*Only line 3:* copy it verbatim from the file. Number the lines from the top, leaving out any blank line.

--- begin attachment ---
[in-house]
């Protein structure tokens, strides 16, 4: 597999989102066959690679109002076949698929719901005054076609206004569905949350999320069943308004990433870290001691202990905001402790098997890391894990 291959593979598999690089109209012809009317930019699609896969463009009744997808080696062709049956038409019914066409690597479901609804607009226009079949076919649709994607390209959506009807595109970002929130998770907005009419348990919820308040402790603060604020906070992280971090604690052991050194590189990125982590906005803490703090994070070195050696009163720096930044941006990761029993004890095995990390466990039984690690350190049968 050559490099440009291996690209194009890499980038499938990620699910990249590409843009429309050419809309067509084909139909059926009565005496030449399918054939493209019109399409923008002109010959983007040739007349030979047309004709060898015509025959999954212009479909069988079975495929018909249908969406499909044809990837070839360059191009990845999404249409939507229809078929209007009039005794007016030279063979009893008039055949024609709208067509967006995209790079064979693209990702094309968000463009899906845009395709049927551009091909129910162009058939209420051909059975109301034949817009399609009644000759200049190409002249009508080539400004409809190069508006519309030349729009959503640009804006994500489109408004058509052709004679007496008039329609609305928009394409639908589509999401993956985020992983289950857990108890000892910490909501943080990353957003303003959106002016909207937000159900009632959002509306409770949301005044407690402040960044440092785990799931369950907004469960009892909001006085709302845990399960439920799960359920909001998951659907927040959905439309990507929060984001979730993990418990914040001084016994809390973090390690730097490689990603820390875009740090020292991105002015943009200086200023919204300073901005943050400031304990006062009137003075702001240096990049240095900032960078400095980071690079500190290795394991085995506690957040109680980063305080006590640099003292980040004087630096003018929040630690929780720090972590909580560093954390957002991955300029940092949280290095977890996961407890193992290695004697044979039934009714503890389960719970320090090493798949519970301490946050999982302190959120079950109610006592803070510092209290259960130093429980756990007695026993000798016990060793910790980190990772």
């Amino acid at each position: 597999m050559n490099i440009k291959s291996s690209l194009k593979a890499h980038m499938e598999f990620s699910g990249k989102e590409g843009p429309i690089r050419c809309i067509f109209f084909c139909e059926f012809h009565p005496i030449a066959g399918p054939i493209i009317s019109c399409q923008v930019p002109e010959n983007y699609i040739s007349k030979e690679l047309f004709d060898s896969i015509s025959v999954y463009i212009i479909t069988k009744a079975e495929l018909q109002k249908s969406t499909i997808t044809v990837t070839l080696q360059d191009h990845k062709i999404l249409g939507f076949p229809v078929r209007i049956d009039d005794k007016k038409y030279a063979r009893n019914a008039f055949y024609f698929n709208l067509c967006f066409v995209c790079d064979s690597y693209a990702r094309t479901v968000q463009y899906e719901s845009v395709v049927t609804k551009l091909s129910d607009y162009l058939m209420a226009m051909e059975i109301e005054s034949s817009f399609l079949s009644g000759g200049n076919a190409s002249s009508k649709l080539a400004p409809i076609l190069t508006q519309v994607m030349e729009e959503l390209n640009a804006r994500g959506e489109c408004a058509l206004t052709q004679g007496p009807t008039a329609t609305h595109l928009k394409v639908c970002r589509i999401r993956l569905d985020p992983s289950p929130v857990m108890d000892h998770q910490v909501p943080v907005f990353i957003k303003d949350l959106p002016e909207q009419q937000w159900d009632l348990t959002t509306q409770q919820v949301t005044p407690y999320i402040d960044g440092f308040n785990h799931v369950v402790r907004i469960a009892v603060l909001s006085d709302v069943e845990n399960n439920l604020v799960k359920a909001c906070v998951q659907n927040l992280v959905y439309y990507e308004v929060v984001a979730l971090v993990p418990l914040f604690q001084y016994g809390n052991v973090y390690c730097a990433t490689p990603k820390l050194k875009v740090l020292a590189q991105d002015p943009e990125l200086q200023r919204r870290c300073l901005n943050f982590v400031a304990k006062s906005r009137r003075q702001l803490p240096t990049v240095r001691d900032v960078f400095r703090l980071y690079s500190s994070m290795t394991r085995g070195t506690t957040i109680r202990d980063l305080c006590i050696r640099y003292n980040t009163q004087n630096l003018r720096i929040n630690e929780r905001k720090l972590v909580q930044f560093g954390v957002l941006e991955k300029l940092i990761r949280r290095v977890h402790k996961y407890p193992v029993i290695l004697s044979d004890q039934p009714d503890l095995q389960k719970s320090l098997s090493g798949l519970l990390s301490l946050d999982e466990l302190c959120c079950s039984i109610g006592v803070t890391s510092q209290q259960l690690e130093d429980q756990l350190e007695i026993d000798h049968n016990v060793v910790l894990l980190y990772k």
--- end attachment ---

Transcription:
């Amino acid at each position: 597999m050559n490099i440009k291959s291996s690209l194009k593979a890499h980038m499938e598999f990620s699910g990249k989102e590409g843009p429309i690089r050419c809309i067509f109209f084909c139909e059926f012809h009565p005496i030449a066959g399918p054939i493209i009317s019109c399409q923008v930019p002109e010959n983007y699609i040739s007349k030979e690679l047309f004709d060898s896969i015509s025959v999954y463009i212009i479909t069988k009744a079975e495929l018909q109002k249908s969406t499909i997808t044809v990837t070839l080696q360059d191009h990845k062709i999404l249409g939507f076949p229809v078929r209007i049956d009039d005794k007016k038409y030279a063979r009893n019914a008039f055949y024609f698929n709208l067509c967006f066409v995209c790079d064979s690597y693209a990702r094309t479901v968000q463009y899906e719901s845009v395709v049927t609804k551009l091909s129910d607009y162009l058939m209420a226009m051909e059975i109301e005054s034949s817009f399609l079949s009644g000759g200049n076919a190409s002249s009508k649709l080539a400004p409809i076609l190069t508006q519309v994607m030349e729009e959503l390209n640009a804006r994500g959506e489109c408004a058509l206004t052709q004679g007496p009807t008039a329609t609305h595109l928009k394409v639908c970002r589509i999401r993956l569905d985020p992983s289950p929130v857990m108890d000892h998770q910490v909501p943080v907005f990353i957003k303003d949350l959106p002016e909207q009419q937000w159900d009632l348990t959002t509306q409770q919820v949301t005044p407690y999320i402040d960044g440092f308040n785990h799931v369950v402790r907004i469960a009892v603060l909001s006085d709302v069943e845990n399960n439920l604020v799960k359920a909001c906070v998951q659907n927040l992280v959905y439309y990507e308004v929060v984001a979730l971090v993990p418990l914040f604690q001084y016994g809390n052991v973090y390690c730097a990433t490689p990603k820390l050194k875009v740090l020292a590189q991105d002015p943009e990125l200086q200023r919204r870290c300073l901005n943050f982590v400031a304990k006062s906005r009137r003075q702001l803490p240096t990049v240095r001691d900032v960078f400095r703090l980071y690079s500190s994070m290795t394991r085995g070195t506690t957040i109680r202990d980063l305080c006590i050696r640099y003292n980040t009163q004087n630096l003018r720096i929040n630690e929780r905001k720090l972590v909580q930044f560093g954390v957002l941006e991955k300029l940092i990761r949280r290095v977890h402790k996961y407890p193992v029993i290695l004697s044979d004890q039934p009714d503890l095995q389960k719970s320090l098997s090493g798949l519970l990390s301490l946050d999982e466990l302190c959120c079950s039984i109610g006592v803070t890391s510092q209290q259960l690690e130093d429980q756990l350190e007695i026993d000798h049968n016990v060793v910790l894990l980190y990772k």